An exhibition about Summerhall, at Summerhall: Edinburgh’s popular and busy arts centre continues to mount engaging and thoughtful displays, and this one might be termed an ‘introspective’, in that it is a record of itself, the recorder being Glasgow-based artist Will Knight. Born in 1988, Knight studied at Glasgow’s School of Art, turning his hand and eye to investigating and recording domestic, commercial and civic buildings, by drawing by hand.
While the ink drawings, many with watercolour, reflect a forensic approach in almost atomic detail, Knight nonetheless seeks to convey ‘the lived-in experience’, as he puts it – the tacit implication of 100 years of human activity given away by furniture, finishes and other ephemera, shown in plan, section or elevation (the building was formerly the University’s veterinary school). In other words, revealing the life and character of the environment in its details, which is arguably what a building does.
Having exhibited widely, and taught architectural drawing, Knight was awarded the RSA’s Summerhall Award in 2018 and engaged to spend nearly a year at Summerhall getting to know the building and its residents, and drawing the interiors.
The exhibition divides into two: the meticulous survey-drawings, complete with annotation and measurements, are displayed on the walls of the venue’s busy Café, while the War Memorial Library has been specially modified to present the results of his artistic survey, in spreads from his workbooks behind the glass of its cabinets, and on its walls in enhanced, worked-up drawings with watercolouring. These are where the qualities cited by Knight, of the building’s true character as context and facilitator of all kinds of human creative richness, is most strongly communicated, in fine black lines of ink that he has drawn to 1:20 scale, on lightweight draughtsman’s paper – although skeletal, his markmaking is highly precise and positive, not at all sketchy.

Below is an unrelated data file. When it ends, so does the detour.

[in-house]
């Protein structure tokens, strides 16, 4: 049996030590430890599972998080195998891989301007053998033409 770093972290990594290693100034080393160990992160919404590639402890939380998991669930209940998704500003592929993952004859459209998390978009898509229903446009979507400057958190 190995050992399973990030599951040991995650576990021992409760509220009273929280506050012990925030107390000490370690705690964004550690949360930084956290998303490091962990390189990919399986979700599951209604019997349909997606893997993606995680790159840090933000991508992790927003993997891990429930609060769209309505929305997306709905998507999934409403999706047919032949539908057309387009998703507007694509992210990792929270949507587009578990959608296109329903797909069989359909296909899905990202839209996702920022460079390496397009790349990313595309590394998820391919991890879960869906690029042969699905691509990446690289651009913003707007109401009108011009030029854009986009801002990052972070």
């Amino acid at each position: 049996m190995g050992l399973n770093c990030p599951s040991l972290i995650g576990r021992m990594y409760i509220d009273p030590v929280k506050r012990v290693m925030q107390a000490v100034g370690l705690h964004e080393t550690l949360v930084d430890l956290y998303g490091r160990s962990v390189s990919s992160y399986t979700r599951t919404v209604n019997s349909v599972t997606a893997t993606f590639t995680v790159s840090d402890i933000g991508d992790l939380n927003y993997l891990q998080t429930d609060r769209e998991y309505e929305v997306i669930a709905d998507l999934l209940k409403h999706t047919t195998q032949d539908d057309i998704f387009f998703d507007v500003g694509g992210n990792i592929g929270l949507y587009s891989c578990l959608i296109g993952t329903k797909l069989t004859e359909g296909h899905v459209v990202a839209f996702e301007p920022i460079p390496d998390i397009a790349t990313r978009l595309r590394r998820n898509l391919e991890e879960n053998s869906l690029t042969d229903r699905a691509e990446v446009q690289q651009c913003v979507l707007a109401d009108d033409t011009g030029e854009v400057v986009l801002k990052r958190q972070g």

Achieving the desired effect though depends on the viewer to invest time in contemplating what the details mean in practical terms. For instance, the functional-looking large blueish doors depicted are, one imagines, for conveying horses, yes, into the Dissection Room – there’s a lot there to take in, literally. And the Demonstration Room watercolours – the bilious green of the walls hovering over the terraced decks of seating, suggest that whatever was demonstrated there probably wasn’t very nice – hoists, pipes and cold brickwork add a spartan, functional ‘honesty’.
Other pieces are more convivial – the Royal Dick bar, part of the body of Summerhall buildings, is depicted in warmer colours, and in a companion piece showing Barney’s Brewery there’s an attractive shine in the metal vats (coincidentally the site was originally a brewery, pre vet-school). But here, again we can see the mechanism of pipework, lighting and cabling, depicted in cool orthogonal elevation, reminiscent of the tortuous lines of (20th-century English illustrator) William Heath-Robinson.
Knight has asserted that his background in architecture has instilled in him ‘the importance of people and place, and the impact environments have on our understanding of community and creativity’, and while these are essentially architectural drawings, the story they tell is of a human history – particularly the arc of transformation in nature from veterinary school to vibrant cultural centre. He understands that architecture is as much about spaces, and what people do with them, as the form of the building; and while function defines form, by presenting the form to us, he’s inviting us to consider the function, going back a century.
With all things so precisely and dispassionately depicted, it’s in carefully considering the minuscule details in front of you, that you realise what’s happening – the building and objects within are doing the talking, and the desired effect of telling a human story through objects, is being achieved, through being recorded and related with precise fidelity.
Image: Will Knight – Spiral Staircase, Dissection Room, Section Drawing